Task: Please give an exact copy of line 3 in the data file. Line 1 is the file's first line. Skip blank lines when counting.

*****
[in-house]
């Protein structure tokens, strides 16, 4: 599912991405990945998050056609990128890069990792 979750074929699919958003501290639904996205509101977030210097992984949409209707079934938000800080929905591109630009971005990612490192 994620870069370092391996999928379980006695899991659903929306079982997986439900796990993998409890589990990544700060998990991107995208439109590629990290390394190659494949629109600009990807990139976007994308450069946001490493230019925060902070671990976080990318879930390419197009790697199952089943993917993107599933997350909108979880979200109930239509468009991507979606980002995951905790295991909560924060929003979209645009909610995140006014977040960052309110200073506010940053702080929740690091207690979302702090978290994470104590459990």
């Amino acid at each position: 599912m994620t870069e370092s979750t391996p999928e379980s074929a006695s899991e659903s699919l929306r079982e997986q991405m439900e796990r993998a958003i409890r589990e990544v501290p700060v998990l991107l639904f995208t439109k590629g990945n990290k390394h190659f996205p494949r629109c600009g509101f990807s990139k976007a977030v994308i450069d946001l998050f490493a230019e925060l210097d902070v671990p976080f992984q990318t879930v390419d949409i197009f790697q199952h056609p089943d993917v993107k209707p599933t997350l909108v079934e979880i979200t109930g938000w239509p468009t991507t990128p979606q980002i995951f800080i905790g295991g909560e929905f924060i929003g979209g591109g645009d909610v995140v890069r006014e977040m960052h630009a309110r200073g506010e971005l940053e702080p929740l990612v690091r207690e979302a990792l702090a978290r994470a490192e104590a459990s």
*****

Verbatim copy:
């Amino acid at each position: 599912m994620t870069e370092s979750t391996p999928e379980s074929a006695s899991e659903s699919l929306r079982e997986q991405m439900e796990r993998a958003i409890r589990e990544v501290p700060v998990l991107l639904f995208t439109k590629g990945n990290k390394h190659f996205p494949r629109c600009g509101f990807s990139k976007a977030v994308i450069d946001l998050f490493a230019e925060l210097d902070v671990p976080f992984q990318t879930v390419d949409i197009f790697q199952h056609p089943d993917v993107k209707p599933t997350l909108v079934e979880i979200t109930g938000w239509p468009t991507t990128p979606q980002i995951f800080i905790g295991g909560e929905f924060i929003g979209g591109g645009d909610v995140v890069r006014e977040m960052h630009a309110r200073g506010e971005l940053e702080p929740l990612v690091r207690e979302a990792l702090a978290r994470a490192e104590a459990s």